Adolescents with stronger working memory are less likely to engage in risky sexual behavior, according to a study published in Child Development.
Previous studies have shown that impulsivity and lack of self-control are associated with risky behaviors in adolescents. In this study, the researchers wanted to determine if cognitive abilities affected adolescent risk taking.
The study included 360 adolescents aged 12 to 15 years. The researchers followed each participant for two years to see how working memory affected participants’ self-control and risky sexual behavior.
At the beginning of the study, the researchers assessed working memory through tasks that tested participants’ ability to maintain focus on information relevant to the task. They measured impulsivity with two methods: a task that tested participants’ ability to delay gratification and self-reports on sensation seeking and tendencies to act without thinking. Each participant also answered computer-based questionnaires about risky sexual behavior, including their age when they started having sex and whether or not they had ever had unprotected sex.
The researchers found that adolescents with weaker working memory showed larger increases in impulsive behavior over the two-year follow up period. Thus, these participants were more likely to report early and unprotected sexual behavior compared with adolescents with stronger working memory. Participants with weak working memory had more difficulty regulating dominant impulses; their self-reported answers indicated that the desire to have sex outweighed long-term risks like sexually transmitted infections or pregnancy.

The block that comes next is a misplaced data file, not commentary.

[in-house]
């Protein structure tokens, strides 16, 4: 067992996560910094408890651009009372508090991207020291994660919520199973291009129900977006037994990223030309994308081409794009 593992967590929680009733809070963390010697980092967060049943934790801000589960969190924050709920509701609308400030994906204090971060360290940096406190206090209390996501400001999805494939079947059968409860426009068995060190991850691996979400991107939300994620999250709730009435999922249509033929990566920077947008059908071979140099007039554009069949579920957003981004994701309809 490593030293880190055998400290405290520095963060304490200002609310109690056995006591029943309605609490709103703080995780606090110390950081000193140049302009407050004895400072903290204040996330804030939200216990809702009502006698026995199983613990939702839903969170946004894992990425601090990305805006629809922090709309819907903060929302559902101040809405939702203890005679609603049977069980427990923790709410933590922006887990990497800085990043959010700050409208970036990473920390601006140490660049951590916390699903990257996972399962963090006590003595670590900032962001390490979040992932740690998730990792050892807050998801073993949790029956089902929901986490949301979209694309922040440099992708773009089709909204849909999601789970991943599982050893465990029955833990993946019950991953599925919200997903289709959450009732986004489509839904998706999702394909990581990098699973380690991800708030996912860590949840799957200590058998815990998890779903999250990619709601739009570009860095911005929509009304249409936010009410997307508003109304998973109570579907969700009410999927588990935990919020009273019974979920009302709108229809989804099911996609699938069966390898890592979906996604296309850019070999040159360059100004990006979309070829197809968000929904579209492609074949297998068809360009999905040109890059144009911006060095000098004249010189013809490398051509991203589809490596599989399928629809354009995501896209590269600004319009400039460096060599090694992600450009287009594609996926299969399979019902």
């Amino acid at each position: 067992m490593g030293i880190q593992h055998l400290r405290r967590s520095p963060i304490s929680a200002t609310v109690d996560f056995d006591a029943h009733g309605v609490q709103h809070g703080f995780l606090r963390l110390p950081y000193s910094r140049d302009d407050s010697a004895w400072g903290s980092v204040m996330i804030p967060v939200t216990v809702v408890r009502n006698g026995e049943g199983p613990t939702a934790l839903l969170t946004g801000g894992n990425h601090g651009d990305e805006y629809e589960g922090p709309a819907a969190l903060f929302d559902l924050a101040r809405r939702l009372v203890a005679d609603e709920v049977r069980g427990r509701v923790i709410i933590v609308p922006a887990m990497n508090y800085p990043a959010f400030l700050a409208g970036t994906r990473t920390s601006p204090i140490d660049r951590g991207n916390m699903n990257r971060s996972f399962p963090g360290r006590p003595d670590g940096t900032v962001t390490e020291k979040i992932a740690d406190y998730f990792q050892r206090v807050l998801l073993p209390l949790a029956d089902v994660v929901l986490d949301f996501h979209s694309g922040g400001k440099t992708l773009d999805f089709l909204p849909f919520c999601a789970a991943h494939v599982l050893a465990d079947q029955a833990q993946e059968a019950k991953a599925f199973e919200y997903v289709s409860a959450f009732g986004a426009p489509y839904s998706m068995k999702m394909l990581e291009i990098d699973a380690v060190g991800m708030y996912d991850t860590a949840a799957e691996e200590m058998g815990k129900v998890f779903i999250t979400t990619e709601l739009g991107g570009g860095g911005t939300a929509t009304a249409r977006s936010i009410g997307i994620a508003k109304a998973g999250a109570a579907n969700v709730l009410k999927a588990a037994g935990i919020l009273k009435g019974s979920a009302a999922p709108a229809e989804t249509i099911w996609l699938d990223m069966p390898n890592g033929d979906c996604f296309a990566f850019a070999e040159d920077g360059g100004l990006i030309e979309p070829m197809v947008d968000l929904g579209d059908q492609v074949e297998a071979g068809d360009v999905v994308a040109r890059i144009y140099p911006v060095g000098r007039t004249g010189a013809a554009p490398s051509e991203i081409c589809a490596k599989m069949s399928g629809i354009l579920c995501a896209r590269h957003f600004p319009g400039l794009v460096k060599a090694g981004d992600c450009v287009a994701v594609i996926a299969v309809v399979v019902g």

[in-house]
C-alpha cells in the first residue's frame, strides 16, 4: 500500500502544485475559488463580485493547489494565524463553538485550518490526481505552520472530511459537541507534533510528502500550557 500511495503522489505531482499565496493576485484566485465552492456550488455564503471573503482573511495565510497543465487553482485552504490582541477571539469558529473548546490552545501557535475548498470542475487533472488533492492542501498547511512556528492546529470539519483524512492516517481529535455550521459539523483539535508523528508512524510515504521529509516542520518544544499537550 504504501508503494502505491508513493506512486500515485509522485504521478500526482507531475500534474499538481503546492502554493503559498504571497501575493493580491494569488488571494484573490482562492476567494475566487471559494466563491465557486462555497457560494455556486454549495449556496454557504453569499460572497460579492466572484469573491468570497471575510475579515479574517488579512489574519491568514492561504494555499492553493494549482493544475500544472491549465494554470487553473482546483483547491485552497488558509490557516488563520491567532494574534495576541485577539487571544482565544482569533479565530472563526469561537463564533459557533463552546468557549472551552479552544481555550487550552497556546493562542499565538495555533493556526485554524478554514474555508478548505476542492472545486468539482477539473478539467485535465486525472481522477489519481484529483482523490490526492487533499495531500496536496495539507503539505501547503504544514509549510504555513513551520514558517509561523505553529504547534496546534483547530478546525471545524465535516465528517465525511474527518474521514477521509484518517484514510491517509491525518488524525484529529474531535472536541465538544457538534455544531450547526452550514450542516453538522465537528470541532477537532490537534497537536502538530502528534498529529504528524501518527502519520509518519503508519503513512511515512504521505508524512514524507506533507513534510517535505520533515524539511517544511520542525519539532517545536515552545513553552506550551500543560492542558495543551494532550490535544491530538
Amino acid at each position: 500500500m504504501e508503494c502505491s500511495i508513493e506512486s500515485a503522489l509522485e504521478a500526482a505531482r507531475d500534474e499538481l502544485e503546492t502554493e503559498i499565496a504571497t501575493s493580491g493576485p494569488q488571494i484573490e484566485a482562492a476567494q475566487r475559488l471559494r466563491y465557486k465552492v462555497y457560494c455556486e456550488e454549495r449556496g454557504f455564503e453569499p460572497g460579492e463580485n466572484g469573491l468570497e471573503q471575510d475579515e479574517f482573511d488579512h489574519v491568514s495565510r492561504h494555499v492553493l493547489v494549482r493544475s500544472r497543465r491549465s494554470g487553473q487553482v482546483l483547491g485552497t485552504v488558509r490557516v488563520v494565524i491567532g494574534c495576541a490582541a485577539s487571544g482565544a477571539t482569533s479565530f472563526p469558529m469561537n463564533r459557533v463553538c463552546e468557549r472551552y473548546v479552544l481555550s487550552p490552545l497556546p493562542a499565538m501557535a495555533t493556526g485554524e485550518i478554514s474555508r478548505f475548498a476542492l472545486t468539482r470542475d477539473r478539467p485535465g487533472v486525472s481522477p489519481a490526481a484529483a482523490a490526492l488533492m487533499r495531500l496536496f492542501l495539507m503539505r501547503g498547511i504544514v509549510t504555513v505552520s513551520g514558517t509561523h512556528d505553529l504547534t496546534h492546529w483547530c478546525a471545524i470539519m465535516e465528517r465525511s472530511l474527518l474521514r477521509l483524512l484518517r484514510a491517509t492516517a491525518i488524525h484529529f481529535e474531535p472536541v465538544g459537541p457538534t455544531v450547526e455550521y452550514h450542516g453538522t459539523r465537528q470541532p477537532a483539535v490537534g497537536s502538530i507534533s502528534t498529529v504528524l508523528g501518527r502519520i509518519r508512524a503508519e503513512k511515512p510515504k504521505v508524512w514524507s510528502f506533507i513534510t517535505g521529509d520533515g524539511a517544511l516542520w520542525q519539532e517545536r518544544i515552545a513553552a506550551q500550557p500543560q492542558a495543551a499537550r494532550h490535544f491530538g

The results also indicated that parental variables, such as socioeconomic status and level of involvement in their children’s lives, were linked to both working memory and risky sexual behavior. Even after taking these variables into account, the association between working memory and sexual risk taking remained significant.
“Our findings identify alternative ways to intervene preventively,” Daniel Romer, PhD, research director of the Annenberg Public Policy Center at the University of Pennsylvania, said in a press release. “For adolescents who have weak ability to override strong impulses, improvements in working memory may provide a pathway to greater control over risky sexual behavior.”